1. Raise an additional $25-35,000/year to cover increased medical costs due to rising costs of medicine and vet care, an increase in the number of elderly and ill animals being surrendered and an increase in the number of feral or stray cats that need medical care before they can be returned to their colony or rehomed (if friendly).
 
2. Recruit, train and support additional foster homes so we can help more animals. To do this, we propose to increase our publicity budget by about $1000. In addition, we will need to budget about $1000 to support foster homes with equipment, food, and other pet supplies.
 
3. Engage a new Volunteer Coordinator to recruit, interview, and train new volunteers and to manage our volunteer program. Strong leadership for this part of our program will help us respond more quickly to volunteering offers and to match these individuals with the many tasks involved in running our organization.
 
4. Improve the accessibility and visibility of our website and ensure that it is in sync with our primary database. (Estimated cost: $1000)
 
5. Enlist a development manager/consultant to review and improve our fundraising initiatives, recruit and train a development team, and set up an ongoing, sustainable program. (Estimated cost: $8-12,000 over several years)

CEO Statement

The following qualities are examples of what I believe makes PAWS unique in the world of animal welfare: 1.We are an all-volunteer organization with a $90,000 budget that is used exclusively for the direct costs of caring for the animals and providing our services. 2. As a foster-network, our animals are cared for in the homes of our volunteers and are loved members of the foster family until we can find the appropriate forever home for each of them. 3. Our adoption team is known for carefully matching pets and people, with the goal of making everyone happy.We get very few returns. However, if an adopter is no longer able to care for a pet adopted from PAWS, we always find a way to take the pet back into foster care or otherwise find another solution for the situation.We have accepted returned pets who were adopted as much as 10 years ago. 4. Even though our core area consists of a few towns north of Boston, we respond to requests from all over New England.We have been praised for our quick responses, even when we are not in a position to directly provide a solution for the caller.We make it a priority to help everyone within our jurisdiction and we do everything we can to help people outside our area by recommending organizations in their area and other resources for their needs. We are committed to our animals and to our community because we believe healthy animals populations make for healthy citizens and a healthy environment.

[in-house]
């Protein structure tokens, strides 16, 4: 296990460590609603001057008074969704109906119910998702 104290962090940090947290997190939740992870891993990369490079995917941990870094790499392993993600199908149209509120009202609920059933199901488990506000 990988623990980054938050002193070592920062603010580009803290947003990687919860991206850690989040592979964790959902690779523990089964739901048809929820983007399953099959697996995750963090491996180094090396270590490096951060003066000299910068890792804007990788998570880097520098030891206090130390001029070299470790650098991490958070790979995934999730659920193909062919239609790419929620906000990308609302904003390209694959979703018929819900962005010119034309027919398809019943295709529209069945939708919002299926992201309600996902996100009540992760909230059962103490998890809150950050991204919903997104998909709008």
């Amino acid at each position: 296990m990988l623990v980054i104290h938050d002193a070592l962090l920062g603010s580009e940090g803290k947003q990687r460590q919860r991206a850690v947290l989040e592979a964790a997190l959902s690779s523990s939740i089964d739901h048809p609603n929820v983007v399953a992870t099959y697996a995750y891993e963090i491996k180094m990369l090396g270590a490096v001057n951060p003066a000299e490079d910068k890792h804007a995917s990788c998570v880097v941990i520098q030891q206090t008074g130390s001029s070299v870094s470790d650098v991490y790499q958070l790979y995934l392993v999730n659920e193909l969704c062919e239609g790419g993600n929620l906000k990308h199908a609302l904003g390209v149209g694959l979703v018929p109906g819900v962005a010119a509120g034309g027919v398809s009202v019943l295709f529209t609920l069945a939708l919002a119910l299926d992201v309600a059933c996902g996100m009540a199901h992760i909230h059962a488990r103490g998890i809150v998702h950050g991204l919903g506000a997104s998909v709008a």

Board Chair Statement

As Board Chair and President of PAWS, I am responsible for shepherding the organization through the many challenges of animal rescue work. Our Humane Response Line gets dozens of calls/emails per day and behind each call is a human story. Sometimes it is a person whose beloved pet has been lost. At other times it is someone whose parent has suffered a debilitating medical event and who now must rehome an elderly pet. Or perhaps it is a resident concerned about an injured animal they have seen, or a female stray with kittens delivered in a downspout. And, sometimes, it is the town officials calling for our help with pets left behind as a result of foreclosures or evictions or a landlord whose tenants have left pets behind. As an all-volunteer organization that does not have a physical shelter, we are constantly juggling to meet all the needs of the people and animals in our communities. Our foster homes sacrifice a little more space to fit just one more cat or a litter of kittens. Our Response Line Team works hard to return calls and emails on the same day that they come in. Our adoption team makes appointments to meet potential adopters and tries to help them find a good match for their wants and needs. With the help of a terrific team of volunteers, we vet new volunteers and foster homes, interface with the local animal control officers, discuss finances with our veterinary partners, write grants, solicit donors, and do all the things many salaried professionals do in nonprofit and for profit organizations with budgets our size and larger. This is a labor of love and one of commitment to caring for the animals as well as the people of our core communities.What keeps me at this grueling and time consuming work? What is my remuneration if it is not dollars and cents? It is the small victories as well as the large ones. It is kittens like Monica, born with a cleft palate and needing specialized surgery, who is now healthy, and happy in a new, loving family. Or Toby, the two week old kitten found injured at a construction site. Or Saffron, the one-day old kitten brought in to a local vet by a Good Samaritan. All of these babies needed bottle-feeding and round-the-clock care in order to survive…and they got it from our volunteers. It is about Beary, a sweet elderly dog who could no longer be cared for by his elderly owners but now has a wonderful new home while her previous owners have updates on her life when they call in to check on her. Finally, it is about all those cats roaming neighborhoods, the ones too wild to be adopted, that we spay, neuter, and release back to their colonies. Instead of spreading disease and multiplying, they are all vetted and cared for. These are the challenges that face us and the experiences that make this no-pay job the most rewarding one I have ever had.